Advocacy groups say NSA threatens free speech

The National Security Agency (NSA) says it needs its gargantuan surveillance network to defend against terrorism, but in reality the spying goes far beyond seeking information about foreign threats by invading citizens’ private lives on a “breathtaking scale.” (Electronic Freedom Foundation, November 11, 2013, by Trevor Timm)

The EFF said the NSA surveillance threatens free speech of advocacy groups who are leery of  expressing dissenting views with the knowledge that NSA is recording every phone call, the identify of those in conversation, the date and duration of the call. The EFF is suing the government in support of 22 advocacy groups including the Council on American-Islamic Relations, concerned that in defending someone they think is falsely accused may themselves be accused of espionage in abetting terrorists.  (Courthouse News Service, November 7, 2013, by Jack Bouboushian)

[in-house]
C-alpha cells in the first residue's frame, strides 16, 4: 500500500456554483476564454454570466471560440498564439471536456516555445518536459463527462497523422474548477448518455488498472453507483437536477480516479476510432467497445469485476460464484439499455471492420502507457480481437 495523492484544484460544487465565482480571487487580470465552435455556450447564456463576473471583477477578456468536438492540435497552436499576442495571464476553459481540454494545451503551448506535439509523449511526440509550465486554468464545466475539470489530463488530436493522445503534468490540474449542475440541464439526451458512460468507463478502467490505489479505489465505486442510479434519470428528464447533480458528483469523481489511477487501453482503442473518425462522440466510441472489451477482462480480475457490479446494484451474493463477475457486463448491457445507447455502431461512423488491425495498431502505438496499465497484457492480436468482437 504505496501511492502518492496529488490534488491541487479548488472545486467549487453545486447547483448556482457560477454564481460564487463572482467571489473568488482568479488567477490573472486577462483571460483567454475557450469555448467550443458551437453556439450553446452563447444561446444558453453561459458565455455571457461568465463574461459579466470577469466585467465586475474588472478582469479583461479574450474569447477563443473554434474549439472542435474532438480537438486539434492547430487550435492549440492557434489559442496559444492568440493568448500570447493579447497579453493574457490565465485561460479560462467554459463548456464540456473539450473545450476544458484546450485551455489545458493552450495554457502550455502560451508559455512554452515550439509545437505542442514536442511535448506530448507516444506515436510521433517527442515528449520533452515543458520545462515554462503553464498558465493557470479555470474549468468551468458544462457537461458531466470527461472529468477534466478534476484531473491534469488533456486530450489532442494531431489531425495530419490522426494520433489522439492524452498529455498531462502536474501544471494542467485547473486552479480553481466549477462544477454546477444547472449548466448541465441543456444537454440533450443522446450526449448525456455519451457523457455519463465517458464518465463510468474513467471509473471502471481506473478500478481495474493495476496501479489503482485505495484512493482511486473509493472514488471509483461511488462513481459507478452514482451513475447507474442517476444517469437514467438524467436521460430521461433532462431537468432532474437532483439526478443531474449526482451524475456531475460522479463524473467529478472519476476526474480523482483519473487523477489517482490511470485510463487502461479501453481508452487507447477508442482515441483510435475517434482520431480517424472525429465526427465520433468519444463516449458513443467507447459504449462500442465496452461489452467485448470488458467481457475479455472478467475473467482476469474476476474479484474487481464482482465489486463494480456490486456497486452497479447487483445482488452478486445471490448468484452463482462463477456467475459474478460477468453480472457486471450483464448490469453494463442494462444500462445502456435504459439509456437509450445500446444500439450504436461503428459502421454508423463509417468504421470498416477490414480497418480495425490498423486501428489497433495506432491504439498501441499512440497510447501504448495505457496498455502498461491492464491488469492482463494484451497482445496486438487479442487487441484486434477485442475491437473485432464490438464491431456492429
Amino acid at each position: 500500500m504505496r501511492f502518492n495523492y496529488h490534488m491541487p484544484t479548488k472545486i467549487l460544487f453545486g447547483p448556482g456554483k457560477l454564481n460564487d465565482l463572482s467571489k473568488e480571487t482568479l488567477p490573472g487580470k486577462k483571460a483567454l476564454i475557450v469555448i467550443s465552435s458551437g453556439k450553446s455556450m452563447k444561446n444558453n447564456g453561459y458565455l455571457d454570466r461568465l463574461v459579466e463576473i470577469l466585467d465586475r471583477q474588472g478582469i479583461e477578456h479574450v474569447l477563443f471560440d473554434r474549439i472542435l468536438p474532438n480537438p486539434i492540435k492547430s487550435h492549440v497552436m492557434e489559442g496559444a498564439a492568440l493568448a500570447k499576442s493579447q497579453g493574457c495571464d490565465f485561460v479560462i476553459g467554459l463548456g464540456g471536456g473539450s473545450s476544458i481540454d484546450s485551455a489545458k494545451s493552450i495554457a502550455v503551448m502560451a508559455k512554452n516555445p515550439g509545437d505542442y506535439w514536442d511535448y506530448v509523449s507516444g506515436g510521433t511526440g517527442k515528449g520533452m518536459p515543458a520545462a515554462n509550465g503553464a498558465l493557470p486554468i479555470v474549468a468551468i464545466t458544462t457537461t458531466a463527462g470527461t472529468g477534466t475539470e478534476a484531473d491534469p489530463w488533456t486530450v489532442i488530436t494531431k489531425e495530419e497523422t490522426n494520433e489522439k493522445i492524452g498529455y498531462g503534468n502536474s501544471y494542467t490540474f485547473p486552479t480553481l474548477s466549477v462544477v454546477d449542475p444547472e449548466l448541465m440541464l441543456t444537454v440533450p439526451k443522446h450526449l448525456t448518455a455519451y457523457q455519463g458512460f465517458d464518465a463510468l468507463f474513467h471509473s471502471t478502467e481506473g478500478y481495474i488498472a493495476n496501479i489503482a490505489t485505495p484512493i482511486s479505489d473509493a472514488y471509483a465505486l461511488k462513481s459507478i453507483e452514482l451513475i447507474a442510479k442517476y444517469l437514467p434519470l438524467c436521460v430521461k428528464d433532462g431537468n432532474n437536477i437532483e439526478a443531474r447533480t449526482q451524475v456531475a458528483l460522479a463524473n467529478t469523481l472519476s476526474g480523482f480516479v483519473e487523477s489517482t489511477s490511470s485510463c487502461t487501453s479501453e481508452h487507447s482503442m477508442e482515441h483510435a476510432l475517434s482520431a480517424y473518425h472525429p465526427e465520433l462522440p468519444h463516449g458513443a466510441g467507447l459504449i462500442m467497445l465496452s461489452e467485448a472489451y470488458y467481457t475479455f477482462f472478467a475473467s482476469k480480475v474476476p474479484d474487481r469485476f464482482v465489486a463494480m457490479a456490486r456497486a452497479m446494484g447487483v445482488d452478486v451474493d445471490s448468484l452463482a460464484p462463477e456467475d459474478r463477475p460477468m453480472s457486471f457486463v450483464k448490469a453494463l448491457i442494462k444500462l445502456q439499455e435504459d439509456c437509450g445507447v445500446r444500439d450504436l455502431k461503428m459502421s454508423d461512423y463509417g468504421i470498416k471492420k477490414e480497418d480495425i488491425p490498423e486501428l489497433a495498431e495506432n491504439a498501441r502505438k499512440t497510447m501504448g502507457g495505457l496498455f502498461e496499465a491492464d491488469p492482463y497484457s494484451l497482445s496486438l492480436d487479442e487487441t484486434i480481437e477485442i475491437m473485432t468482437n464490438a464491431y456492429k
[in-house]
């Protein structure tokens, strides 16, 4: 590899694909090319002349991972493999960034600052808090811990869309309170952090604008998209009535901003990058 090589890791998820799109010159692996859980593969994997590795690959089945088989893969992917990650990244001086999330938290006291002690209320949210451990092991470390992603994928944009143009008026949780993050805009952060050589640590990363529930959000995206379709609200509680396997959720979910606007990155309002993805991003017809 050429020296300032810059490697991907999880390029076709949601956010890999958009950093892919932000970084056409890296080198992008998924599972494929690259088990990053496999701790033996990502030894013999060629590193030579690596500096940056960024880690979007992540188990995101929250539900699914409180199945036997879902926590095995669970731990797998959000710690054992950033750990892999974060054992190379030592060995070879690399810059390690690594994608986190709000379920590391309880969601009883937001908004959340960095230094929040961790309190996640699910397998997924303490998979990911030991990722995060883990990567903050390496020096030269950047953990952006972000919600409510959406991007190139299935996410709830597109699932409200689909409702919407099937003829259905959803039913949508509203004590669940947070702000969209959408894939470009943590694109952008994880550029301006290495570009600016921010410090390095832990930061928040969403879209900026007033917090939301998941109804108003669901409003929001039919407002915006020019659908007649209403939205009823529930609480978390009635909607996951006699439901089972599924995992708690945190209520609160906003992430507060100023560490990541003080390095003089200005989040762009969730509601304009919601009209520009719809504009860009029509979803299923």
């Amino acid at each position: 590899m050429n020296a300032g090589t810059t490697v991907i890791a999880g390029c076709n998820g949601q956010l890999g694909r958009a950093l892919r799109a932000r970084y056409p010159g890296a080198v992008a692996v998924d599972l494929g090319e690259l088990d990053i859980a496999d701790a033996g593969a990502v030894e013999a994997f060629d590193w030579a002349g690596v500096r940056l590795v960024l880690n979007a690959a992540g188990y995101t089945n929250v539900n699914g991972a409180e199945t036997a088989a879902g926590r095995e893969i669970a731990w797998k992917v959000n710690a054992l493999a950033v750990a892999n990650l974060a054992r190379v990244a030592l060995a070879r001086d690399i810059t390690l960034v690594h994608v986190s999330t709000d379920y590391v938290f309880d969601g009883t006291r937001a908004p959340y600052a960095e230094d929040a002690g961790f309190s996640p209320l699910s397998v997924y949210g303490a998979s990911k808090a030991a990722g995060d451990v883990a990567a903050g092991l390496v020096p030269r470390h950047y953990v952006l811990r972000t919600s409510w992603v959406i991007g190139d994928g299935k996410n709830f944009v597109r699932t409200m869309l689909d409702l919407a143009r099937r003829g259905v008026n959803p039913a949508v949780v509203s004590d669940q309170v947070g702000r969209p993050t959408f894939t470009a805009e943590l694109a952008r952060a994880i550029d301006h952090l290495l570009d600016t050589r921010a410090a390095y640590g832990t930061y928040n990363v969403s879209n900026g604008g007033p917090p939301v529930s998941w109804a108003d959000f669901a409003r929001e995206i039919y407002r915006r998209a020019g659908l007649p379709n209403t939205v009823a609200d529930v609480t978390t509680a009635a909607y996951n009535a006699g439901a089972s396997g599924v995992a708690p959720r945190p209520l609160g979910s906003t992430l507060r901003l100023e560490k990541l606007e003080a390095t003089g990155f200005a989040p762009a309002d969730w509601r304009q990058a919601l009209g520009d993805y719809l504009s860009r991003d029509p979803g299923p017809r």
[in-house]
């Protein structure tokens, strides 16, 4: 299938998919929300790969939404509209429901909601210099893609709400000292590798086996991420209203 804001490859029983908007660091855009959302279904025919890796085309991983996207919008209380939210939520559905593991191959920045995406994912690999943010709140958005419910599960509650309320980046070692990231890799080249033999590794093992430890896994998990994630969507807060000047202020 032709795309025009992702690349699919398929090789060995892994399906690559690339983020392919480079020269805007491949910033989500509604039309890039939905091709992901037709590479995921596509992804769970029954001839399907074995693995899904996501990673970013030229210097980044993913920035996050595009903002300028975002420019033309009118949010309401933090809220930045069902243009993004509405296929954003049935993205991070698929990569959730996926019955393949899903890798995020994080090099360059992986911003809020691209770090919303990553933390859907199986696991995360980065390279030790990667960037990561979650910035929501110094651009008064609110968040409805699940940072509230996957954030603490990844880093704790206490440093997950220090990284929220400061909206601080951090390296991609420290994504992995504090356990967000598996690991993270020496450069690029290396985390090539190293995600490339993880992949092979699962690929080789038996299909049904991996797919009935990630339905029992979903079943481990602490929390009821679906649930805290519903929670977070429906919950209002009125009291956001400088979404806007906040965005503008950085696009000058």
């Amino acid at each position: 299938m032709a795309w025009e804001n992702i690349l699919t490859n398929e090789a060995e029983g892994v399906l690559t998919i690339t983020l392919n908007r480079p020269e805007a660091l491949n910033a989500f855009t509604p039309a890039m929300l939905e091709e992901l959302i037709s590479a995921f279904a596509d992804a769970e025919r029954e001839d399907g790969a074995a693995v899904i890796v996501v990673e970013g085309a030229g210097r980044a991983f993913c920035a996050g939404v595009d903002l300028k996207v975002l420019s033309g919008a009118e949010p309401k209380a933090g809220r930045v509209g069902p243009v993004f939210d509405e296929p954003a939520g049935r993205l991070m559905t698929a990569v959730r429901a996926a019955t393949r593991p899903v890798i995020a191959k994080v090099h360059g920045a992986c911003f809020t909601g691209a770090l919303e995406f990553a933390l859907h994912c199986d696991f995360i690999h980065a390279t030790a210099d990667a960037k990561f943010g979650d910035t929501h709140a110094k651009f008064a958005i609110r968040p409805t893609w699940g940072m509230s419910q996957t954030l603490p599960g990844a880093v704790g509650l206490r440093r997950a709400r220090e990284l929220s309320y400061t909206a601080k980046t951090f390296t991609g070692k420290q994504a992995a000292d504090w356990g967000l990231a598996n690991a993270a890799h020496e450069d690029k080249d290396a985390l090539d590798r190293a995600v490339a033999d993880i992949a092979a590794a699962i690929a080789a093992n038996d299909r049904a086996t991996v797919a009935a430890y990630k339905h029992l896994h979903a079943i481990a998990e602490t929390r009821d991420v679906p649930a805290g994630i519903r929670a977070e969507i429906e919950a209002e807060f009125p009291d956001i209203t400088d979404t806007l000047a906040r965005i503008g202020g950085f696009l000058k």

A writers’ group also reported that a majority of its members were upset by the news that NSA was monitoring e-mails and phone records. Pen American Center said that writers have either avoided or considered avoiding controversial topics. Five hundred and twenty eight out of 6,000 members participated in the online survey. (The New York Times, November 11, 2013, by Noam Cohen)